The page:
South Africa: Covid-19 Multitool Opens Communal Doors, Taps

A novel multitool designed by a University of Cape Town (UCT) electrical engineering team will make opening doors and taps much safer for communities who rely on communal facilities but are wary of COVID-19 contaminating public surfaces.

The designers and developers of the tool for preventing the spread of COVID-19 were principal investigators Dr David Oyedokun and MSc candidate Kai Goodall. The tools are 3D printed with PLA filament (a thermoplastic polyester) and are 100% biodegradable to ensure sustainability.

The Tap and Door Opener Multitool can be used to open a number of different tap and door handle types without touching any of the shared surfaces, said Dr Oyedokun. However, it's not a replacement for soap and hand sanitisers or other COVID-19 prevention measures, he cautioned.

Some 2 500 units have been produced and are being distributed in townships across South Africa, thanks to funding from the Institute of Electrical and Electronics Engineers Humanitarian Activities Committee (IEEE HAC) and the Special Interest Group on Humanitarian Technology.

"There are a handful of IEEE COVID-19 projects around the world, and we are very proud that UCT is counted as one of the successful project hosts."

"There are a handful of IEEE COVID-19 projects around the world, and we are very proud that UCT is counted as one of the successful project hosts," said Oyedokun.

Oyedokun and Goodall were assisted by 3D-printing technician Ben Bramwell, the operator of the 3D-printing farm that mass produces the tools. Each tool takes four hours to 3D print.

"We're also grateful to UCT through the Department of Electrical Engineering for contributing generously to the project by augmenting the 3D-printing capacity with eight 3D printers," said Oyedokun.

Features and design aspects include a protective cover for the active part of the tool to reduce accidental contact or contamination while it's not in use, a protective barrier between the safe or passive part of the handle and the active part of the tool, and an ergonomic user handle with a thumb indent for added grip support. The multitool can be cleaned using soap and water.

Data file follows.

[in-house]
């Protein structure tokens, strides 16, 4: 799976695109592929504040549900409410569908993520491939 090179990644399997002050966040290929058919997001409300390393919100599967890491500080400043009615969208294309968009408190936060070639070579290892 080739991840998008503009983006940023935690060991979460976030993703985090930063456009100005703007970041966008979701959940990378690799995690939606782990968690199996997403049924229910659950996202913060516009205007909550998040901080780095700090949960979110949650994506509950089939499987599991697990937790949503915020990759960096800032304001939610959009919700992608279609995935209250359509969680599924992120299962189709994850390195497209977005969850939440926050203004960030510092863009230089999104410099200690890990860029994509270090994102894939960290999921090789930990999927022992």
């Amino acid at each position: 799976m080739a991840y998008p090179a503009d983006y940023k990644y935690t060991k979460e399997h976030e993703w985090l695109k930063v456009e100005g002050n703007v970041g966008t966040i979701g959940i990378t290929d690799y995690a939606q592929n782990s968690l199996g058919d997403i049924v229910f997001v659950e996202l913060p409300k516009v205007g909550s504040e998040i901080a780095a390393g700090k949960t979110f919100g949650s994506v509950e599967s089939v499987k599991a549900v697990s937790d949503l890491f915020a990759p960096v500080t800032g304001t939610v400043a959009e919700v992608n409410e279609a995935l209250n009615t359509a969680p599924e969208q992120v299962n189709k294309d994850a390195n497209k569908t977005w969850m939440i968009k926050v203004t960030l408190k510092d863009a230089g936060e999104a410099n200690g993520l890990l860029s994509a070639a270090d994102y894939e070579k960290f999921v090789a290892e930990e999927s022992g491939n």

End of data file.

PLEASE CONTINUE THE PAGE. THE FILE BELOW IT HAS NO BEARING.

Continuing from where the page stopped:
Last month Oyedokun and Goodall donated the first batch of multitools to the Khayelitsha community through the Khayelitsha Metropolitan Police. Two community elders acted as translators to the isiXhosa-speaking community members and explained how the multitool works and how it can prevent COVID-19 spreading.

"Owen Ntsasa, the director of the Khayelitsha Metropolitan Police, was very impressed by the device and honoured that Khayelitsha was chosen as the first community for donation," said Oyedokun.

Seventy units were also donated to the station for their members to use.

Ntsasa said that the tool would be useful to the community, especially the elderly, who are at greater risk.

"I like the tool. I find it very light and easy to use."

More donations

A further donation of around 1 800 units is expected in the next few weeks, with educational videos and taps for demonstration to show community members how the device functions.

Led by postdoctoral research fellow (power system and transformer studies) Dr Hilary Chisepo, the chairperson of the IEEE Young Professionals Cape Town, a team of IEEE Young Professionals at UCT are managing the logistics of the mass distribution. They will also run a survey to gauge the impact of the tool within communities targeted for donations.

"It was even more important for [students] in their community to learn about bringing engineering designs to life."

A spin-off of this project is that the team will demonstrate 3D-printing technology, engineering design and bringing innovation to reality to Khayelitsha high school learners.

This is yet to happen, said Oyedokun. But the idea came up when they visited the Khayelitsha Metropolitan Police office.

"This was discussed on site and there was mutual agreement with all parties that in addition to members of the community benefiting from the donation, it was even more important for [students] in their community to learn about bringing engineering designs to life.

"We hope this will provide the space to allow these students to create solutions to their community's needs, develop and sustain interest in engineering."

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